David, I'm with you on the pussy-footing football game and the preachy set-up for it. I wouldn't have thought it possible that I could resent the presence of the hallowed D'Angelo Barksdale on the screen. (Hanna, you called this one when you predicted that Vince wouldn't be the only actor from The Wire this season.) But this Elden variation on the D'Angelo theme shouldn't have made it out of the writer's room. We've seen these clueless white people and the sharp-talking black people who enlighten them so many times before, and the more we learn about the tangle of race and class in this country, with all its complications, the less patience I have for the oversimplification.
In The Wire, we were blessed with the Deacon. He helped the cops set up Hamsterdam (the amnesty zone for drug dealers that got them off the corners) without wasting his time mocking and scolding the white folks, and it mattered, too, that the police commander he was working with, Bunny Colvin, was black. If the Deacon showed up in Dillon, he'd raise an eyebrow at Elden and then get those park lights turned on. And in the football game, as you say, David, the writers fed us the feel-good moment in which Eric picks out an up-and-coming middle-schooler to recruit instead of giving us the raw emotion of abandoned or thuggish poor kids encountering their slightly better-off peers. The only thing to be said for this plot line is that Vince seems genuinely torn between his worlds. If that's a familiar trope, too, at least it's one that's tied up with jangly, uncertain adolescence, a mode this show does so well.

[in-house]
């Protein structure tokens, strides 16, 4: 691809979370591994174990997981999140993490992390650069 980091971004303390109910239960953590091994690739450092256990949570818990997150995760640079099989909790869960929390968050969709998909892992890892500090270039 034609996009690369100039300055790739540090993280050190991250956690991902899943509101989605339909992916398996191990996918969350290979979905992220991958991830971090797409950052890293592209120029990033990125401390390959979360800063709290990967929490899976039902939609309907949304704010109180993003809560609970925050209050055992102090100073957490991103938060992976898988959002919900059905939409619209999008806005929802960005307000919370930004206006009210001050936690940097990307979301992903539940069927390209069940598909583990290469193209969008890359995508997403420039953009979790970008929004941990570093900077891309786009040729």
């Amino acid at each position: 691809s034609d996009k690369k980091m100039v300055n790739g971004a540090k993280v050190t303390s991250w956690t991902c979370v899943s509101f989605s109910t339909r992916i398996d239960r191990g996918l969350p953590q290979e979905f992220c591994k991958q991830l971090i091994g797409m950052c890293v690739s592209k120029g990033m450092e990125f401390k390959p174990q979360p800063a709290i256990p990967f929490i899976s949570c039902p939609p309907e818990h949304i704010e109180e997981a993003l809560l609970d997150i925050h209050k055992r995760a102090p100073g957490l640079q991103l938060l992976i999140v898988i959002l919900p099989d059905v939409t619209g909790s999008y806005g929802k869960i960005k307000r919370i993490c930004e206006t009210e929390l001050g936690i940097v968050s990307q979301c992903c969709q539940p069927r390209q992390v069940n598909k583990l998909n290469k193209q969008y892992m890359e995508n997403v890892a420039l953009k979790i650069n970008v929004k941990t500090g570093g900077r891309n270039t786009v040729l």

On to abortion. I'm not sure yet whether to applaud or complain about the writers' handling of this—I imagine we'll get to revisit this one in the coming weeks. Hanna, you're right that the show has been fabulous about teenage sex. (Matt and Julie's night camping is another gem.) And I loved the image of Becky perched on the truck under the grey sky, looking down at Luke, her unlikely partner in prospective parenthood. But I'm not sure either the acting or the writing is carrying the day here. The way Becky talks to Luke generally bothers me—it feels clipped and flat, not like the real teenage-speak the show usually spoils us with. Also, forgive me for the literalism, but couldn't we have seen them at least kiss before the pregnancy tests littered the bathroom? And what have we learned about Luke so far that has set us up for the idea that his discomfort "with making the baby go away" would translate into anything more than talk? If there is riveting drama to come on this one, it will be on the Becky-Tim side of the triangle, I think, which has been developed with much more care.
Habitat for Humanity: new code for recovering from the break-up blues. You're wrong about statutory rape, though, David: I looked up the law in Texas (here's a handy state-by-state guide), and the age of consent is 17. Julie is safe with her 23-year-old. As she should be—since when do we want to make it a crime for older teens to have sex with young twentysomethings? Ryan seems blow-dried and, as you say, Hanna, all too familiar. But scary? Nah. If he breaks her heart, it will be a lesson in resilience that she has coming to her—the kind of moment that will help her grow into a mother like Tami someday.